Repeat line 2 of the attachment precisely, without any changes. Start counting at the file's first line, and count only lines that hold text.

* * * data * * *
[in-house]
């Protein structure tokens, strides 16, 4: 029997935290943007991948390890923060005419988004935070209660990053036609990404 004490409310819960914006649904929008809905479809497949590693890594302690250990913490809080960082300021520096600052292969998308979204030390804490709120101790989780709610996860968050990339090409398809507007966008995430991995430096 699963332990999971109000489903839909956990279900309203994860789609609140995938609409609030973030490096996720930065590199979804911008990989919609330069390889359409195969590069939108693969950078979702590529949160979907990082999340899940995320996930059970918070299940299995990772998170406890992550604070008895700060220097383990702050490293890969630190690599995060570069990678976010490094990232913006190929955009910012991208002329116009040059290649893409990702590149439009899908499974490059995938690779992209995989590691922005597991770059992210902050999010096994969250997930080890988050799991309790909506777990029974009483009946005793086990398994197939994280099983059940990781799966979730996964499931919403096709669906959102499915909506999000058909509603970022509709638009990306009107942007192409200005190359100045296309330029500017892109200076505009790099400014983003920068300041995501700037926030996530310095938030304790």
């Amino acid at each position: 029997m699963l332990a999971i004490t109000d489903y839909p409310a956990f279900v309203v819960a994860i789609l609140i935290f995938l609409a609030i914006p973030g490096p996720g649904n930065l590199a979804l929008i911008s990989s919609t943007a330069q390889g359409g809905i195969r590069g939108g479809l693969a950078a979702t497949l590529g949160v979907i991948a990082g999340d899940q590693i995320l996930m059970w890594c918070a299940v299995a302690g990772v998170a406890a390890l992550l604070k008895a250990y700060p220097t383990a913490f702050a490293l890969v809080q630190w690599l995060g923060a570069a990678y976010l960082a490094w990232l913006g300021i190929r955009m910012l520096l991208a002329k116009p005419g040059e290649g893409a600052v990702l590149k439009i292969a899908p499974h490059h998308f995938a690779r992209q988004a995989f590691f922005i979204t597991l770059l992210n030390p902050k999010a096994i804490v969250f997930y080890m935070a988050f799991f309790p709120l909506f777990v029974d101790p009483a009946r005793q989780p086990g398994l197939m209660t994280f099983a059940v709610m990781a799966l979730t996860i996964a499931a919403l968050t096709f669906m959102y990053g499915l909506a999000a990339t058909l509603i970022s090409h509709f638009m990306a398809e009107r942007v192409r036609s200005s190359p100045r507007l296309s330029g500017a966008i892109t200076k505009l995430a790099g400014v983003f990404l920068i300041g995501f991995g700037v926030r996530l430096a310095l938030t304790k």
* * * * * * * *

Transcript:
């Protein structure tokens, strides 16, 4: 029997935290943007991948390890923060005419988004935070209660990053036609990404 004490409310819960914006649904929008809905479809497949590693890594302690250990913490809080960082300021520096600052292969998308979204030390804490709120101790989780709610996860968050990339090409398809507007966008995430991995430096 699963332990999971109000489903839909956990279900309203994860789609609140995938609409609030973030490096996720930065590199979804911008990989919609330069390889359409195969590069939108693969950078979702590529949160979907990082999340899940995320996930059970918070299940299995990772998170406890992550604070008895700060220097383990702050490293890969630190690599995060570069990678976010490094990232913006190929955009910012991208002329116009040059290649893409990702590149439009899908499974490059995938690779992209995989590691922005597991770059992210902050999010096994969250997930080890988050799991309790909506777990029974009483009946005793086990398994197939994280099983059940990781799966979730996964499931919403096709669906959102499915909506999000058909509603970022509709638009990306009107942007192409200005190359100045296309330029500017892109200076505009790099400014983003920068300041995501700037926030996530310095938030304790």